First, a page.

The Cobra Speedzone isn’t strictly a low-spin driver, but with the 14g sole weight in the front port it becomes a low-spin option. In Speedzone’s favour are the excellent shaft options (weights and launch profile) which mean any swing type or speed can be fitted into a decent stock model.

Buy it now: Get the Cobra King Speedzone driver at Scottsdale Golf

Review: Ping G410 LST driver £450


If you need further proof low-spin drivers aren’t for everyone, Ping staff pros Tony Finau and Lee Westwood don’t play the lower spin Ping G410 LST model.

Where other brands put in weight tracks at the expense of MOI forgiveness, Ping say the G410’s movable weight tech has zero impact on MOI.

Essentially this is last year’s model, and even though our data has the Ping G410 LST giving up seven yards to the longest low-spin driver in 2020, we reckon thanks to its fitting and forgiveness tech it’s still relevant in any low-spin driver conversation.

Buy it now: Get the Ping G410 LST driver at Scottsdale Golf

Review: Callaway Epic Flash Sub Zero driver £499

Callaway Epic Flash Sub Zero driver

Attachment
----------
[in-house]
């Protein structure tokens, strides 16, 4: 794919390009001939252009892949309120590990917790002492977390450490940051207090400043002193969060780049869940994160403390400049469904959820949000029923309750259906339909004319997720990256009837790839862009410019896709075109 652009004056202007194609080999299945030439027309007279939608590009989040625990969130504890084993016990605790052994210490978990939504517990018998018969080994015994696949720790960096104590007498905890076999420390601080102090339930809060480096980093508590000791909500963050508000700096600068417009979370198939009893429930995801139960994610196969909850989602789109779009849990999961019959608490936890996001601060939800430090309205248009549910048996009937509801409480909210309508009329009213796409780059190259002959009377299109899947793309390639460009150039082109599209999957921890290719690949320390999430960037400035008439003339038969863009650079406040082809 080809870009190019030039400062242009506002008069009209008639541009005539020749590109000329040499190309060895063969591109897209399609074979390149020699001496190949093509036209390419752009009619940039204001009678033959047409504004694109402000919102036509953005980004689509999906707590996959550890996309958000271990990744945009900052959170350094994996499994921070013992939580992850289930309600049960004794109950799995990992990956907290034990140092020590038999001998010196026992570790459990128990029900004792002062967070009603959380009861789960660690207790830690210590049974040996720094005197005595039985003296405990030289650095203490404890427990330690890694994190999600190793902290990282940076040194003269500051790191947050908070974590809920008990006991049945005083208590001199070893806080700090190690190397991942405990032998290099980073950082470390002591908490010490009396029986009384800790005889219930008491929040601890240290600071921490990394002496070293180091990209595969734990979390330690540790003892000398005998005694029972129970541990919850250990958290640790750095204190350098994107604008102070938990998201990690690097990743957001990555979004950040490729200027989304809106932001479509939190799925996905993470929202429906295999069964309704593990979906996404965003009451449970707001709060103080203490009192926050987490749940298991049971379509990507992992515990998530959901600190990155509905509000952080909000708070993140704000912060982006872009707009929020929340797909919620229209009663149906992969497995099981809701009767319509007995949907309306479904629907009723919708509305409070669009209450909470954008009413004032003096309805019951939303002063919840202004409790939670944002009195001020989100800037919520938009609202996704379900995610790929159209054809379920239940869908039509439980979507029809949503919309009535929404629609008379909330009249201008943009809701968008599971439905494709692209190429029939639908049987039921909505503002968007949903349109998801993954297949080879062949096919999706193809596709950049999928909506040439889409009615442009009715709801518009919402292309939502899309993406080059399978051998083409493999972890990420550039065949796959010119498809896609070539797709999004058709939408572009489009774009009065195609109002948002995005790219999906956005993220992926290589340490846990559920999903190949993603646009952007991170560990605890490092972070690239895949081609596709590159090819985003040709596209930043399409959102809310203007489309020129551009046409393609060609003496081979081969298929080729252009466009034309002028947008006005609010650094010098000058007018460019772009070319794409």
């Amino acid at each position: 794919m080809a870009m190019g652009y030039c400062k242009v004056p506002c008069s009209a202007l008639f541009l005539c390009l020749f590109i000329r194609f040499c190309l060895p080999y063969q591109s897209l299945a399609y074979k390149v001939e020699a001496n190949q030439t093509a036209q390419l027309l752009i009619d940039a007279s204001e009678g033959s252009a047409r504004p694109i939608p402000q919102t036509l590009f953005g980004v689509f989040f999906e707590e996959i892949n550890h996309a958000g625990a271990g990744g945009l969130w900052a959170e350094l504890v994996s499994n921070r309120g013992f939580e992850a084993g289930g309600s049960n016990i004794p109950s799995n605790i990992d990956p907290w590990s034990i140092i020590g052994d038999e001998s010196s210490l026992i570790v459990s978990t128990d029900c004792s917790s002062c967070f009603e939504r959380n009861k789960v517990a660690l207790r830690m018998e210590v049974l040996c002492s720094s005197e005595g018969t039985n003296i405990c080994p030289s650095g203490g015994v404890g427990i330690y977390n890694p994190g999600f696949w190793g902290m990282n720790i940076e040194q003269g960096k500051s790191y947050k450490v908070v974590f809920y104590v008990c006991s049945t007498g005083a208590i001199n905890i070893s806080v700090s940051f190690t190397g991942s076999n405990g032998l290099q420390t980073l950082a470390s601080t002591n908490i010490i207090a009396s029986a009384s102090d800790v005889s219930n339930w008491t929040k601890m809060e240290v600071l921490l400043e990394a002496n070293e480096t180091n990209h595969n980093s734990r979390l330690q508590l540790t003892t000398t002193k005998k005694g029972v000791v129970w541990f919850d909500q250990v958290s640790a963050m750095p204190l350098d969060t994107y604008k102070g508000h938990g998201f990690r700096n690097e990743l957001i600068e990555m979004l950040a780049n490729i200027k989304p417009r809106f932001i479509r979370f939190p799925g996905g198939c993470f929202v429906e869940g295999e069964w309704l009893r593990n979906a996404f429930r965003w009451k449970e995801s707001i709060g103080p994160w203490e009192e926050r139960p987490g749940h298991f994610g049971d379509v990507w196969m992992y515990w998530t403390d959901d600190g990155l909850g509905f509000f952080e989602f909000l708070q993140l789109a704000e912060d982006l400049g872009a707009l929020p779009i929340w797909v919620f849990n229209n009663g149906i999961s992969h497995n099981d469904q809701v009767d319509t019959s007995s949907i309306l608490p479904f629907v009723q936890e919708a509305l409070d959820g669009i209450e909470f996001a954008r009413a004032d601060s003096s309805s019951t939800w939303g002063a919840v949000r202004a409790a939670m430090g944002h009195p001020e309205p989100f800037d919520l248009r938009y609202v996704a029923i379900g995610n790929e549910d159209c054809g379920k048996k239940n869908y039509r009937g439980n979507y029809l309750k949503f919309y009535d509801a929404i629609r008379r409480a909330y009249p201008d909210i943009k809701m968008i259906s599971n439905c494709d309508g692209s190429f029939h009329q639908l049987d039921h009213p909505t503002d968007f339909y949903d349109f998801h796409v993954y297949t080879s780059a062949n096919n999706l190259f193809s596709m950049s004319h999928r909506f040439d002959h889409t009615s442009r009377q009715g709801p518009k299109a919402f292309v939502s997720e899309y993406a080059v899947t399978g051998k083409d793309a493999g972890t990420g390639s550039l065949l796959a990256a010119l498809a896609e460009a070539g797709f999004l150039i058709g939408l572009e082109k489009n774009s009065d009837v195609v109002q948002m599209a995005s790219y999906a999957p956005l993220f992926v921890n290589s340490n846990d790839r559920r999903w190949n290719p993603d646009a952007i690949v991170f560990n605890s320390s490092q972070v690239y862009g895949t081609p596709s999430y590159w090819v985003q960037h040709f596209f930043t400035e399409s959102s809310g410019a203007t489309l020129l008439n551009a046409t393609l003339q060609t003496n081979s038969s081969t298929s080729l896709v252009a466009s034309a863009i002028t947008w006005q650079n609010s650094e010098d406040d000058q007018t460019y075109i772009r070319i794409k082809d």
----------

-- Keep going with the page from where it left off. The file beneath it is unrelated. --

It’s ironic the Callaway Epic Flash Sub Zero (on paper) was our longest driver of the year, yet our pro made no bones about not being able to use it successfully on the course. And that comes down to its lower forgiveness levels.

Hopefully, those words alone will set alarm bells ringing for you, especially when you see ball speed and carry gains jump up on a launch monitor when trying one. Many golfers are seduced by the traits of low-spin driver tech, yet less than 10% of golfers actually need one…

Buy it now: Get the Callaway Epic Flash Sub Zero driver at Scottsdale Golf


RELATED: Titleist TSi2 and TSi3 drivers revealed

RELATED: Longest Driver 2020

RELATED: Most Forgiving Driver 2020

RELATED: Ping G425 driver review

- Just so you know, whilst we may receive a commission or other compensation from the links on this page, we never allow this to influence product selections.